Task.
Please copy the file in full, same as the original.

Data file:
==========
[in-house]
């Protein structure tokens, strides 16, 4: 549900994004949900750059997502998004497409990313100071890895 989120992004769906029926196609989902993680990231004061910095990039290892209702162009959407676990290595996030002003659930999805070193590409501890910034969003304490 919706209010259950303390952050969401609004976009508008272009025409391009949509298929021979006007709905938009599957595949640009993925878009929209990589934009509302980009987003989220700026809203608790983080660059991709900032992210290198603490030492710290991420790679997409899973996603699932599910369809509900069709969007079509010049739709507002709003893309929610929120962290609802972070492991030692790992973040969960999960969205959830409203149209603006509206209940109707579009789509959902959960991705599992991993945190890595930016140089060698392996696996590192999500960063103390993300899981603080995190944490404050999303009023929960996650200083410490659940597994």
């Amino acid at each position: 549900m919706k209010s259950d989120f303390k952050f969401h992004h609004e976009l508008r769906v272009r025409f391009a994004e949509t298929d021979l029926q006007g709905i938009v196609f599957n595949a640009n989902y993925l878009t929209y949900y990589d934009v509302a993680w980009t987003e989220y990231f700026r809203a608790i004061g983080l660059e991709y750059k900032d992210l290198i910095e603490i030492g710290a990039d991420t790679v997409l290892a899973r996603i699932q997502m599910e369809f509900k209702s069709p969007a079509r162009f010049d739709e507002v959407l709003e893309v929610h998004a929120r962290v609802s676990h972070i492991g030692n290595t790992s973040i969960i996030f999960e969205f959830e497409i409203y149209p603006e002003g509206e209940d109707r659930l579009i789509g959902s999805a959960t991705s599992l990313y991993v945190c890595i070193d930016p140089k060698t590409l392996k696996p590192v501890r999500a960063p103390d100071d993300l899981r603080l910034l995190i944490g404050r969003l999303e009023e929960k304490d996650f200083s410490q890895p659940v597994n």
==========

[in-house]
């Protein structure tokens, strides 16, 4: 549900994004949900750059997502998004497409990313100071890895 989120992004769906029926196609989902993680990231004061910095990039290892209702162009959407676990290595996030002003659930999805070193590409501890910034969003304490 919706209010259950303390952050969401609004976009508008272009025409391009949509298929021979006007709905938009599957595949640009993925878009929209990589934009509302980009987003989220700026809203608790983080660059991709900032992210290198603490030492710290991420790679997409899973996603699932599910369809509900069709969007079509010049739709507002709003893309929610929120962290609802972070492991030692790992973040969960999960969205959830409203149209603006509206209940109707579009789509959902959960991705599992991993945190890595930016140089060698392996696996590192999500960063103390993300899981603080995190944490404050999303009023929960996650200083410490659940597994």
């Amino acid at each position: 549900m919706k209010s259950d989120f303390k952050f969401h992004h609004e976009l508008r769906v272009r025409f391009a994004e949509t298929d021979l029926q006007g709905i938009v196609f599957n595949a640009n989902y993925l878009t929209y949900y990589d934009v509302a993680w980009t987003e989220y990231f700026r809203a608790i004061g983080l660059e991709y750059k900032d992210l290198i910095e603490i030492g710290a990039d991420t790679v997409l290892a899973r996603i699932q997502m599910e369809f509900k209702s069709p969007a079509r162009f010049d739709e507002v959407l709003e893309v929610h998004a929120r962290v609802s676990h972070i492991g030692n290595t790992s973040i969960i996030f999960e969205f959830e497409i409203y149209p603006e002003g509206e209940d109707r659930l579009i789509g959902s999805a959960t991705s599992l990313y991993v945190c890595i070193d930016p140089k060698t590409l392996k696996p590192v501890r999500a960063p103390d100071d993300l899981r603080l910034l995190i944490g404050r969003l999303e009023e929960k304490d996650f200083s410490q890895p659940v597994n």